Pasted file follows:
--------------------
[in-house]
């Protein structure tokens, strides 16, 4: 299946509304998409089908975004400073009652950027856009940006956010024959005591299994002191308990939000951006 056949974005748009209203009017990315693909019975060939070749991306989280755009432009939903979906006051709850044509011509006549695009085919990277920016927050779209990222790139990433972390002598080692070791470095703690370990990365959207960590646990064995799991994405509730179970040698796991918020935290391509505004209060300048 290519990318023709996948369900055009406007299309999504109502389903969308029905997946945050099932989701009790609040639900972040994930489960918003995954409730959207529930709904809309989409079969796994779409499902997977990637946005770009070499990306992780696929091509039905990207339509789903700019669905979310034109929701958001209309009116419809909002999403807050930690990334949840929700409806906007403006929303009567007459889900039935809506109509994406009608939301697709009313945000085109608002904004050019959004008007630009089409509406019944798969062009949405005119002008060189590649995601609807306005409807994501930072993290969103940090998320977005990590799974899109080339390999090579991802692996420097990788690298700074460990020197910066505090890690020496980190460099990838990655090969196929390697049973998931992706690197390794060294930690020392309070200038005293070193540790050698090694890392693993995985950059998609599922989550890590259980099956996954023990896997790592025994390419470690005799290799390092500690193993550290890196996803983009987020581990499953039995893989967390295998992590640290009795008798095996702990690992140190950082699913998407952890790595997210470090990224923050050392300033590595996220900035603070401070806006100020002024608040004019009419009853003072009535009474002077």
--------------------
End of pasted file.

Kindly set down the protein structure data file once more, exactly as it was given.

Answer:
[in-house]
């Protein structure tokens, strides 16, 4: 299946509304998409089908975004400073009652950027856009940006956010024959005591299994002191308990939000951006 056949974005748009209203009017990315693909019975060939070749991306989280755009432009939903979906006051709850044509011509006549695009085919990277920016927050779209990222790139990433972390002598080692070791470095703690370990990365959207960590646990064995799991994405509730179970040698796991918020935290391509505004209060300048 290519990318023709996948369900055009406007299309999504109502389903969308029905997946945050099932989701009790609040639900972040994930489960918003995954409730959207529930709904809309989409079969796994779409499902997977990637946005770009070499990306992780696929091509039905990207339509789903700019669905979310034109929701958001209309009116419809909002999403807050930690990334949840929700409806906007403006929303009567007459889900039935809506109509994406009608939301697709009313945000085109608002904004050019959004008007630009089409509406019944798969062009949405005119002008060189590649995601609807306005409807994501930072993290969103940090998320977005990590799974899109080339390999090579991802692996420097990788690298700074460990020197910066505090890690020496980190460099990838990655090969196929390697049973998931992706690197390794060294930690020392309070200038005293070193540790050698090694890392693993995985950059998609599922989550890590259980099956996954023990896997790592025994390419470690005799290799390092500690193993550290890196996803983009987020581990499953039995893989967390295998992590640290009795008798095996702990690992140190950082699913998407952890790595997210470090990224923050050392300033590595996220900035603070401070806006100020002024608040004019009419009853003072009535009474002077």